The Subaru Forester has been a crunchy granola favorite since it debuted as a virtual farm implement in 1997. The sixth-generation Forester, which Subaru debuted at the 2023 LA Auto Show, is a far cry from that car and is even a noteworthy advance over the outgoing model.


Consider the 2025 Forester’s 10 percent increase in structural stiffness compared to the 2024 model. This is achieved two ways; through the simple increased use of structural adhesives, which now total 89 feet, compared to 26 feet before, and increased welding locations through a major change in the car’s construction.

“The vehicle is actually constructed differently than previous Foresters,” said Subaru car line planning manager for Forester, Bill Stokes. “This process is what we call ‘full inner frame construction.’ Previously, the sides of the vehicle, when they were being added to the unibody, had the outer skin already on them.”


“With the new version, we are actually constructing the full unibody with the pillars, with the B, C, and D-pillars in place before the skin is put on the outer part of the vehicle,” he continued. “That allows us to do more welding and more stiffening to the body because you have access for the welders to get to that space before the outer skin is applied to the vehicle.”

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The refinement this brings, along with added sound deadening in the floor, roof, fenders, and firewall, is evident when driving along Montana’s rural two-lane highways at 70 mph. While the original Forester might have seemed more suited to pulling a plow through the adjacent fields, the 2025 Forester boasts surprising quiet when you could expect wind noise from the speed and road noise from the coarse texture of the pavement.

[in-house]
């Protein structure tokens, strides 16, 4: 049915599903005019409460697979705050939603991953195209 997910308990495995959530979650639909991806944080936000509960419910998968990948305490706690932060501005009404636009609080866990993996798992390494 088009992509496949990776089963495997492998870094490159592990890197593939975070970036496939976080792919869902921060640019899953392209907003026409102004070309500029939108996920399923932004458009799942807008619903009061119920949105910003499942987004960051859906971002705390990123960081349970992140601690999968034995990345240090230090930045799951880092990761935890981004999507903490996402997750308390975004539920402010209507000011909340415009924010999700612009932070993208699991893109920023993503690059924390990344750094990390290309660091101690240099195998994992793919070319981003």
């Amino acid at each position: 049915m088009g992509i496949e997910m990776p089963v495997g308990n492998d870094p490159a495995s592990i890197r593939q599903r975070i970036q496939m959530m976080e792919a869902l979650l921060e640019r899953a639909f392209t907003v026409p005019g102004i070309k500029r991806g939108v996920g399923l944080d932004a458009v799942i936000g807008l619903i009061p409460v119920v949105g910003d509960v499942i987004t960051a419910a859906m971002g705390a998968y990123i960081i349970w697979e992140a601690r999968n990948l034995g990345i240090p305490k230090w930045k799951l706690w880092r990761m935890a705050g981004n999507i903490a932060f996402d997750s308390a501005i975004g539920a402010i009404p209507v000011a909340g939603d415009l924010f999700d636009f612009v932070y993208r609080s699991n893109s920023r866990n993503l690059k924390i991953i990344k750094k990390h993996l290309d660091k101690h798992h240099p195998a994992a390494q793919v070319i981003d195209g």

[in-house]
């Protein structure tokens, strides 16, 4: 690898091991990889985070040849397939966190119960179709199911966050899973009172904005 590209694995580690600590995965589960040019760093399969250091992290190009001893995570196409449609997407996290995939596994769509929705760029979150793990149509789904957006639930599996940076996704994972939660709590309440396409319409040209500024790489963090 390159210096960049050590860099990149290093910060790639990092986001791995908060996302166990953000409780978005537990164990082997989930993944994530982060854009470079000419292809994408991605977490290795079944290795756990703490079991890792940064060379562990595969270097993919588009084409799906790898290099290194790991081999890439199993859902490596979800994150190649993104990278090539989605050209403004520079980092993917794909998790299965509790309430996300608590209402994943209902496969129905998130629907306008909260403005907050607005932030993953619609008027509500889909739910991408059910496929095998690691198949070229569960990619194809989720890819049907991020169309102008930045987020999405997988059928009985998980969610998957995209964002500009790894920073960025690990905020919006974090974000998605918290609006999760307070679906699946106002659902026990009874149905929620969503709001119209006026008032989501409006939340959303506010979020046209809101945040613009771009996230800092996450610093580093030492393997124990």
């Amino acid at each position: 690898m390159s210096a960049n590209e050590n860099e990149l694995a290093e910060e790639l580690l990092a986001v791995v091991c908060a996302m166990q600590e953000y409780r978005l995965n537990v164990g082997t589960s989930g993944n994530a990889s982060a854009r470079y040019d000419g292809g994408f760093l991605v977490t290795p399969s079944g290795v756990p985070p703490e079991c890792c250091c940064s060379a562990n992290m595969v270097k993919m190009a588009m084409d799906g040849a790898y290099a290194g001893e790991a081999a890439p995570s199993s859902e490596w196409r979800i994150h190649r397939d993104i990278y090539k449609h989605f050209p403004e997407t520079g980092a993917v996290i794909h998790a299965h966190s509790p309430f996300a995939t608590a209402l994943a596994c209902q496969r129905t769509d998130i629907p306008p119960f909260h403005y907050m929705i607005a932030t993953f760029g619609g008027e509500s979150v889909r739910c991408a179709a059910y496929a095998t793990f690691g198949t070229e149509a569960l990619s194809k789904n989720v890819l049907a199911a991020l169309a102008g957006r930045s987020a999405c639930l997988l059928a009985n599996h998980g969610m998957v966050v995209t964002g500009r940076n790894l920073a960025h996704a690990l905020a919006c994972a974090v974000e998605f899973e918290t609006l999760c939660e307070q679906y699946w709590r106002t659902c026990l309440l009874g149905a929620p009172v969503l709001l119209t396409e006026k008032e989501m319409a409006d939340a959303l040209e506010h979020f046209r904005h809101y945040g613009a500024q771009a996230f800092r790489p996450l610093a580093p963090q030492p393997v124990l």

The chassis also incorporates upgraded crash structure with reinforced structural rails, suspension mounting points, and front impact structure to meet newer, more stringent Insurance Institute for Highway Safety crash safety standards.



Another area of refinement is Forester’s steering, where Subaru has upgraded the previous single-pinion electric power steering rack with a dual-pinion unit similar to the one employed in the sporty rally-inspired WRX. “That brings us less kickback through the wheel as you’re driving off-road,” Stokes explained. “You’ll notice it is more stable and secure as you’re going over bumps,” he said.

Indeed, while driving on the washboard gravel roads Subaru mapped for the test drive route, the Forester had the opportunity to showcase both its increased structural rigidity, with a lack of rattles, and the steering rack’s ability to provide steering feedback without unwanted kickback, even over potholes.

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During the mud and snow portions of the drive, while the Forester’s Subaru-signature full-time all-wheel drive system forged a steady path, the steering continued to demonstrate the value of this new technology, with no kickback through the steering wheel when negotiating through ruts.


The Forester powers its way down the highway and churns through the mud and snow thanks to the power from its 180-horsepower 2.5-liter horizontally opposed “boxer” four-cylinder engine. That power routes through Subaru’s Lineartronic continuously variable transmission (CVT) to the Forester’s standard, full-time Symmetrical All-Wheel Drive system.

While this engine is very similar to the previous-generation Forester’s engine, engineers have tweaked many of its components with the goal of delivering its 178 lb.-ft. of torque at a lower rpm than before, also contributing to the car’s increased refinement.

“The accessibility of the torque curve has been substantially improved due to changes to the vehicle for the ’25 model year,” Stokes said. “There are also some changes to cooling, oiling, reliability, [noise, vibration, and harshness] reduction, so all of that is not just improvements to performance and the torque delivery of the vehicle, but also to make it quieter and a nicer experience for the driver.”